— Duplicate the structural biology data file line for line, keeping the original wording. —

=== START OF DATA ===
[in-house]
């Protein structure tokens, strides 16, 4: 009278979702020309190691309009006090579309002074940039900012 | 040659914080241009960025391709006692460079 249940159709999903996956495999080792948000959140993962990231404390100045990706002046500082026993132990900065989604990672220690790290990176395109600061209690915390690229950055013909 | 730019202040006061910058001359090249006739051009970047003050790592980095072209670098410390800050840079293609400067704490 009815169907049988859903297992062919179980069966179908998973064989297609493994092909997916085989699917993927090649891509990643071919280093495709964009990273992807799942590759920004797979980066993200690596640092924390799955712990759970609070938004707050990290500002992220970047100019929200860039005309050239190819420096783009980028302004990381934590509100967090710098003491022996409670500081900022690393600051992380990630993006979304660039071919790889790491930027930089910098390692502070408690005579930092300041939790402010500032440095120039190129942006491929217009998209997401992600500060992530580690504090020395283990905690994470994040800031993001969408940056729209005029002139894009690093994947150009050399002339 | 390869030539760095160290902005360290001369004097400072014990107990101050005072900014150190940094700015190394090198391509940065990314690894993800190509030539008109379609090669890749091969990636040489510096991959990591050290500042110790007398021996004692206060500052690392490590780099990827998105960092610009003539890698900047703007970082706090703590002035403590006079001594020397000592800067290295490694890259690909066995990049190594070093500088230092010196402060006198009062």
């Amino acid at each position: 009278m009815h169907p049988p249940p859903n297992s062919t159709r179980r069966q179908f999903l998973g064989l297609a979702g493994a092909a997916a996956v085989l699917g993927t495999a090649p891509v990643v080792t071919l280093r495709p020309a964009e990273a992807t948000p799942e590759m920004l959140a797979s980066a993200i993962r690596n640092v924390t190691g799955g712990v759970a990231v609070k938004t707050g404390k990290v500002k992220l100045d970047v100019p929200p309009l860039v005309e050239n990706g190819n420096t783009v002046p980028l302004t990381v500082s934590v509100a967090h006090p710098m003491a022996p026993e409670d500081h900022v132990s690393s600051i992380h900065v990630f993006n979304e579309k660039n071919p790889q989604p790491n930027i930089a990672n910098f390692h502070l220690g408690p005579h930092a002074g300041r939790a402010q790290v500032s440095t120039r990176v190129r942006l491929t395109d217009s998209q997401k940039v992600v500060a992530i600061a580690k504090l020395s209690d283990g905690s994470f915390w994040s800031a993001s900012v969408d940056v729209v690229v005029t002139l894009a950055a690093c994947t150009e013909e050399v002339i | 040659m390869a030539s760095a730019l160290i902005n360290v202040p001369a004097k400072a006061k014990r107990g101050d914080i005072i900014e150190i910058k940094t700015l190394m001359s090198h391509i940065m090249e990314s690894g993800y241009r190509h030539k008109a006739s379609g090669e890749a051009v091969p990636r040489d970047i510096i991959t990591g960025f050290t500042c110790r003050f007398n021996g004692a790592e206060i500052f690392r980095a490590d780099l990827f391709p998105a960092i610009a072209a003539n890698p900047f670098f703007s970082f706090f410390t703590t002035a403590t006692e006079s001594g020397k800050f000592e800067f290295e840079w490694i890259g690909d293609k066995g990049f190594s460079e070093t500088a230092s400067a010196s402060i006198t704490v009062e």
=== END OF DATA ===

[in-house]
């Protein structure tokens, strides 16, 4: 009278979702020309190691309009006090579309002074940039900012 | 040659914080241009960025391709006692460079 249940159709999903996956495999080792948000959140993962990231404390100045990706002046500082026993132990900065989604990672220690790290990176395109600061209690915390690229950055013909 | 730019202040006061910058001359090249006739051009970047003050790592980095072209670098410390800050840079293609400067704490 009815169907049988859903297992062919179980069966179908998973064989297609493994092909997916085989699917993927090649891509990643071919280093495709964009990273992807799942590759920004797979980066993200690596640092924390799955712990759970609070938004707050990290500002992220970047100019929200860039005309050239190819420096783009980028302004990381934590509100967090710098003491022996409670500081900022690393600051992380990630993006979304660039071919790889790491930027930089910098390692502070408690005579930092300041939790402010500032440095120039190129942006491929217009998209997401992600500060992530580690504090020395283990905690994470994040800031993001969408940056729209005029002139894009690093994947150009050399002339 | 390869030539760095160290902005360290001369004097400072014990107990101050005072900014150190940094700015190394090198391509940065990314690894993800190509030539008109379609090669890749091969990636040489510096991959990591050290500042110790007398021996004692206060500052690392490590780099990827998105960092610009003539890698900047703007970082706090703590002035403590006079001594020397000592800067290295490694890259690909066995990049190594070093500088230092010196402060006198009062």
């Amino acid at each position: 009278m009815h169907p049988p249940p859903n297992s062919t159709r179980r069966q179908f999903l998973g064989l297609a979702g493994a092909a997916a996956v085989l699917g993927t495999a090649p891509v990643v080792t071919l280093r495709p020309a964009e990273a992807t948000p799942e590759m920004l959140a797979s980066a993200i993962r690596n640092v924390t190691g799955g712990v759970a990231v609070k938004t707050g404390k990290v500002k992220l100045d970047v100019p929200p309009l860039v005309e050239n990706g190819n420096t783009v002046p980028l302004t990381v500082s934590v509100a967090h006090p710098m003491a022996p026993e409670d500081h900022v132990s690393s600051i992380h900065v990630f993006n979304e579309k660039n071919p790889q989604p790491n930027i930089a990672n910098f390692h502070l220690g408690p005579h930092a002074g300041r939790a402010q790290v500032s440095t120039r990176v190129r942006l491929t395109d217009s998209q997401k940039v992600v500060a992530i600061a580690k504090l020395s209690d283990g905690s994470f915390w994040s800031a993001s900012v969408d940056v729209v690229v005029t002139l894009a950055a690093c994947t150009e013909e050399v002339i | 040659m390869a030539s760095a730019l160290i902005n360290v202040p001369a004097k400072a006061k014990r107990g101050d914080i005072i900014e150190i910058k940094t700015l190394m001359s090198h391509i940065m090249e990314s690894g993800y241009r190509h030539k008109a006739s379609g090669e890749a051009v091969p990636r040489d970047i510096i991959t990591g960025f050290t500042c110790r003050f007398n021996g004692a790592e206060i500052f690392r980095a490590d780099l990827f391709p998105a960092i610009a072209a003539n890698p900047f670098f703007s970082f706090f410390t703590t002035a403590t006692e006079s001594g020397k800050f000592e800067f290295e840079w490694i890259g690909d293609k066995g990049f190594s460079e070093t500088a230092s400067a010196s402060i006198t704490v009062e």